Between them these groups have made the threat of interrupted football fixtures, Heinz-splattered artwork and choked highways a new part of daily life. But they remain outside of politics, at best a parasitical feature of public debate. And, like any other radical movement of our time, they are an eccentric receptacle for wayward political anger.

This round of marches has been in the works for months, and JSO recruited hard in anticipation. On a dark and blustery October night, I went along to a welcome meeting, held in a cinderblock discussion space just off Brick Lane called Newspeak House. There were about 100 perched on secondary-school chairs, ready, or at the very least willing, to join JSO’s merry men. 

Here such climate fears are mobilised; here they are put in uniform. The star speaker was Roger Hallam, Extinction Rebellion co-founder and Just Stop Oil’s in-house eschatalogue. He was there to tell us how bad it all is — in fact how it’s much worse than we can possibly believe — all delivered in his distinctive rambling, potty-mouthed, and wilfully apocalyptic rhetorical style. “It’s not gonna be a choice between it being ok and it being shit; it’s a choice between it being shit and it being so fucking shit you can’t possibly imagine!” The scroll of doom he unfurls is essential to understanding this movement. In 1968, radicals were told to take their desires for reality. Now, they take their nightmares for prophecy. 

Hallam leans heavily on the 20th-century horror imaginary for his figurative conjurings. The Holocaust, the Cambodian genocide, atrocities in the Congo — they’re as nothing compared with the moral crime and mass slaughter our political elites are carrying out right now. This religious imagery — Hallam’s mother was a Methodist preacher — is now the lingua franca of the movement. They too talk of “genocide”, even of “reckoning”. We have sinned against our planet, and now we must be punished. Perhaps, as the Christian climate scholar Catherine Keller has written, only “theology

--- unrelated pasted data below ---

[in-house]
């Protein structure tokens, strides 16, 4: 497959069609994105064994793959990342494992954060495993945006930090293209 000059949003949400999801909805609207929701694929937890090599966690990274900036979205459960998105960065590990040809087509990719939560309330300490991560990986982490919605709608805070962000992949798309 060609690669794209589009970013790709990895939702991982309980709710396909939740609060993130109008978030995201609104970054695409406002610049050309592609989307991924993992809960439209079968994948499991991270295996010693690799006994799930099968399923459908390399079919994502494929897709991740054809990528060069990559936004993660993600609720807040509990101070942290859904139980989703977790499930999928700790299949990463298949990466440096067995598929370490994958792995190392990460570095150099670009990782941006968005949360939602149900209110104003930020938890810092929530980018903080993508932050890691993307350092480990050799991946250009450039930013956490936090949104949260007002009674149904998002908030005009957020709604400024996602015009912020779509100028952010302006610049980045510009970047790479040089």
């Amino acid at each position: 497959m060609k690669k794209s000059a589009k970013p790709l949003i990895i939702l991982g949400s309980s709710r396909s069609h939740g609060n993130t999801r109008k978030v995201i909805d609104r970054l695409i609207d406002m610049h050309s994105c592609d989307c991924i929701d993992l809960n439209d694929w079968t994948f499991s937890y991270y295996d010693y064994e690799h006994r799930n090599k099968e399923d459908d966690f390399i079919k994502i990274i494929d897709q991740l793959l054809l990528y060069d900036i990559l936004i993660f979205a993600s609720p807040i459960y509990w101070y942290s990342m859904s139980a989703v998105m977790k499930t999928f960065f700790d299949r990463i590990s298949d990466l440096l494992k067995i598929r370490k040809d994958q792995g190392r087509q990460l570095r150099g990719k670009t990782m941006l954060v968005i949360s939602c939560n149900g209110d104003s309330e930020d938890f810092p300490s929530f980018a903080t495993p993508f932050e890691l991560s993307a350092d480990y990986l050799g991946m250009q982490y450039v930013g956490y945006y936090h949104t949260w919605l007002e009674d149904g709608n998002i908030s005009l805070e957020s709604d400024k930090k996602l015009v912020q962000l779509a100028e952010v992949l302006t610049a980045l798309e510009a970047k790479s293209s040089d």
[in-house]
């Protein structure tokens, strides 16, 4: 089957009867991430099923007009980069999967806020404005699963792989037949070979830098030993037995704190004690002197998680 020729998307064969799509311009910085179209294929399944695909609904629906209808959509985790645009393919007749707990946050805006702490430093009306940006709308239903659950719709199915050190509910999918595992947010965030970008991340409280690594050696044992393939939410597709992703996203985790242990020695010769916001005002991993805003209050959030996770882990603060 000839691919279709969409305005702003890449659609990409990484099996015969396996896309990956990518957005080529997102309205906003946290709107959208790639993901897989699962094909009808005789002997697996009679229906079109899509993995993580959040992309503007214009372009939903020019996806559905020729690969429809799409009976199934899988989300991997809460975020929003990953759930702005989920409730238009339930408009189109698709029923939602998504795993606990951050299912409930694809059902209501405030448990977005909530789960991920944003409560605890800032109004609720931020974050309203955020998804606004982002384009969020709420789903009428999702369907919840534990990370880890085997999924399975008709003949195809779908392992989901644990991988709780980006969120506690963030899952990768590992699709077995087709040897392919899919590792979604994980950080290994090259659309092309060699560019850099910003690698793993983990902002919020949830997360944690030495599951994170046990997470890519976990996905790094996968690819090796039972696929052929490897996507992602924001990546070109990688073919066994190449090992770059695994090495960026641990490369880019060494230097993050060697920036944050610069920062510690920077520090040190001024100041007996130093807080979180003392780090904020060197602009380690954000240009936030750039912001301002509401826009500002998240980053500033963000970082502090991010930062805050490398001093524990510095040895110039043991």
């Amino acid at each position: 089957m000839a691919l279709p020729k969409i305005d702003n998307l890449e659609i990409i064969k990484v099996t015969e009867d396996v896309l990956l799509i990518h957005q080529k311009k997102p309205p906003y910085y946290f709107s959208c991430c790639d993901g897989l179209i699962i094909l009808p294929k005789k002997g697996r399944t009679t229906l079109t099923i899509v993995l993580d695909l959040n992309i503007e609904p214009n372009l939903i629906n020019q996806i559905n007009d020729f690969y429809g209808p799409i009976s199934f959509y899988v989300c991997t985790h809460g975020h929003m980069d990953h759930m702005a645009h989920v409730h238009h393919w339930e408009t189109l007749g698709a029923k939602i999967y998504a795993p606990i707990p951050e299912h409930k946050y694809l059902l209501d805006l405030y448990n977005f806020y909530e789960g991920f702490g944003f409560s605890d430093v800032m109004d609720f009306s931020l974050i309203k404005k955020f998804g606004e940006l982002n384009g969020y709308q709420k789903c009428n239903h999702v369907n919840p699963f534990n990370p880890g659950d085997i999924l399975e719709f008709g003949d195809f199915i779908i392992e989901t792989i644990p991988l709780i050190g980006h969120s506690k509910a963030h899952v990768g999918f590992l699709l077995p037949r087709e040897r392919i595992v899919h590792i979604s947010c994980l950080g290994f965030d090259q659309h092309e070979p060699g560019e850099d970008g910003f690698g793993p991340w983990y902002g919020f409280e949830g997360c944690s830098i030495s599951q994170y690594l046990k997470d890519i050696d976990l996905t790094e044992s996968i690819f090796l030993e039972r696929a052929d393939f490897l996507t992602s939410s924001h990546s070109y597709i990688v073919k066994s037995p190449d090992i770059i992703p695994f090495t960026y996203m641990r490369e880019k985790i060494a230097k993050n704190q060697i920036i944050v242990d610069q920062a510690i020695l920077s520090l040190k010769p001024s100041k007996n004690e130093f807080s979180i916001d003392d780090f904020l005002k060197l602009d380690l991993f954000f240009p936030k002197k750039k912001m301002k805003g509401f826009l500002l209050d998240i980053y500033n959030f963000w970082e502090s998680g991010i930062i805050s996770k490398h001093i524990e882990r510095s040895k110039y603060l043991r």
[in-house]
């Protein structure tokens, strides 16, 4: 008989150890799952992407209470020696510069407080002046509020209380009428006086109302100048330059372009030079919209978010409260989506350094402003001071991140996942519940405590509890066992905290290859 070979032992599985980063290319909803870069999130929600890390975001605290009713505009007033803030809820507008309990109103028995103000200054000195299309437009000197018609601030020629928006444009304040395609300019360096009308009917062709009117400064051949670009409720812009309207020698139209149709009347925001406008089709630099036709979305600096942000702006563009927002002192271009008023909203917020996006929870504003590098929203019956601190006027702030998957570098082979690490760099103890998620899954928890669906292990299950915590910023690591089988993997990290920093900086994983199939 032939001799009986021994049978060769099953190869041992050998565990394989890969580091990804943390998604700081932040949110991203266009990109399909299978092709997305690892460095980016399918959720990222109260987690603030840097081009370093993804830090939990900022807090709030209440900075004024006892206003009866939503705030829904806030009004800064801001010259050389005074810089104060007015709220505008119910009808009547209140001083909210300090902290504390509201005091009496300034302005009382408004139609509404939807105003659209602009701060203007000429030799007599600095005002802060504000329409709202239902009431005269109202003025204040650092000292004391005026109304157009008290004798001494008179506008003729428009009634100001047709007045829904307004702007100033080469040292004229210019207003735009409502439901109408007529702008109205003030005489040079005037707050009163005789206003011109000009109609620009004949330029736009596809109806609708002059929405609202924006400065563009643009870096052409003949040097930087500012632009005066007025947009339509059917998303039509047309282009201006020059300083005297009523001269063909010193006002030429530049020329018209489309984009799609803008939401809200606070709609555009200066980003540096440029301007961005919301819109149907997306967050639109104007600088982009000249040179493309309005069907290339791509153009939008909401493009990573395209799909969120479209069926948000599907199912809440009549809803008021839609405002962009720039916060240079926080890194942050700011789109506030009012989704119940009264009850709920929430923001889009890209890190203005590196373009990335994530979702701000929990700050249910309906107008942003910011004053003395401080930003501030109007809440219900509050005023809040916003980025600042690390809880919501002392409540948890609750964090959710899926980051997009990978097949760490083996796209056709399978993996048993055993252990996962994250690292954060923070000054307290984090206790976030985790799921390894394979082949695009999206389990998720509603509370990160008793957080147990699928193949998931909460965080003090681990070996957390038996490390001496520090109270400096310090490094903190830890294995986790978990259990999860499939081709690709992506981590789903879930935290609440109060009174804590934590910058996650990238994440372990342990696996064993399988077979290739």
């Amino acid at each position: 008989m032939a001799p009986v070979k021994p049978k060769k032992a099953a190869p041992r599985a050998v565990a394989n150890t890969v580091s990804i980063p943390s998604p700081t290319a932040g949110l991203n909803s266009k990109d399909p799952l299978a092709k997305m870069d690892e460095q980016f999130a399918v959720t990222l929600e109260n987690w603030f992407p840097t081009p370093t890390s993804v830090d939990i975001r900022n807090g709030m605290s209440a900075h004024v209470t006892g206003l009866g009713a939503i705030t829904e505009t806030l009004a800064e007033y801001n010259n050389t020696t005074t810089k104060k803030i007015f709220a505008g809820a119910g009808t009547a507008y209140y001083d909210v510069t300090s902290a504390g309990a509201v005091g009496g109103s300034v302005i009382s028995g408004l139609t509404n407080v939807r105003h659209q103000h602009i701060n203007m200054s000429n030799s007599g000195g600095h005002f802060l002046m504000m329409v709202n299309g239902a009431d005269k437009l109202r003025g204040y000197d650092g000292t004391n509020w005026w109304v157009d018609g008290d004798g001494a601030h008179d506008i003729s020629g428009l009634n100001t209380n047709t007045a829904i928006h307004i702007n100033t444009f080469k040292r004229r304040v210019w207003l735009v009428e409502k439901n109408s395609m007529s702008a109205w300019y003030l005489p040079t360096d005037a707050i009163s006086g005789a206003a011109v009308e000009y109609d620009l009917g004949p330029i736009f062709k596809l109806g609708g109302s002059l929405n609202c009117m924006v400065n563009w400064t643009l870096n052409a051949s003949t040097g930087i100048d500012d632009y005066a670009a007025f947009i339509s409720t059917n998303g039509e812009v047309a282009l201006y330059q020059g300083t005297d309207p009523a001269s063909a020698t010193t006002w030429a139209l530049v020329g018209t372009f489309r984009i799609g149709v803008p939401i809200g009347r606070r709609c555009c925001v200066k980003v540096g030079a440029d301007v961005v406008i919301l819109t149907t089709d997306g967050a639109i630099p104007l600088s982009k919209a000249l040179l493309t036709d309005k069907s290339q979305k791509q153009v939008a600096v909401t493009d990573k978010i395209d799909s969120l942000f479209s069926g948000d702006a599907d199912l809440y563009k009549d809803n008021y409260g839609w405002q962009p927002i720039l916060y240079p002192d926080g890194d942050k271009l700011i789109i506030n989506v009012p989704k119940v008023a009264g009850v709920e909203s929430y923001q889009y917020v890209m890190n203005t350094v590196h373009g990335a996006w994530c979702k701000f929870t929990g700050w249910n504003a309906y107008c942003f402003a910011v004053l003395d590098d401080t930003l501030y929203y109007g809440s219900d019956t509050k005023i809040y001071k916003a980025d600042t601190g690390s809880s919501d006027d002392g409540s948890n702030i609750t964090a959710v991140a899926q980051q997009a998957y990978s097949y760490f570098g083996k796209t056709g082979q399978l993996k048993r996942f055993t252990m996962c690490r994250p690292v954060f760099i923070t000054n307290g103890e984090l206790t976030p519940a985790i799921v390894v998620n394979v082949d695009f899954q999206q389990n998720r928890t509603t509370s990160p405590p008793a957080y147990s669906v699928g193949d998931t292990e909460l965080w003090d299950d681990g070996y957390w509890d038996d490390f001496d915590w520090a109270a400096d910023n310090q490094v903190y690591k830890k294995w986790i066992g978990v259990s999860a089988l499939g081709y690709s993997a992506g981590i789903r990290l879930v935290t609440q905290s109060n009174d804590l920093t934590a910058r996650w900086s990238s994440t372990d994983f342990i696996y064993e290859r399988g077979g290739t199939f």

articulates what unconditionally matters”.

Hallam’s showstopper claim is that if we breach two degrees of warming above pre-industrial averages this century, “one thousand million” people will die. This is the end for everyone, everywhere, and animals too. The “sixth extinction” is already underway. 

But, Hallam told us with a wild grin, “once you find yourself in that police cell, you know you’re doing the right thing”. I looked around Newspeak House and saw nodding heads, and flashing, inspired eyes. A young activist then outlined the strategy. The plan was to “slow march” on roads until the government caved to our demands. The target for each of us was to get arrested five times. And, he yelped excitedly at the end, “When you’re in court, say ‘fuck you’ to the judge!”

How do you turn a muddled mob into a militia? With “nonviolence training”, held in a cosy Quakers’ reading-room in central London. Not since I crept the boards of youth theatre have I faced such a punishing gauntlet of breathing exercises, “chairs to one side”, and choreographed morality tales. But this is how the campaigns that have immobilised our cities for the last year and a half are war-gamed and strategised. Arranged in a circle of chairs was a medley of Just Stop Oil regulars. Veteran Greenpeace-niks, lifelong RSPB-donor twitcher-types, dyed-haired student-radicals, school-leavers stranded on a domestic gap year. And — still overwhelmingly the spine of this movement it seems — the white middle-class middle-aged. Well: who else is free for this sort of thing on a Wednesday afternoon?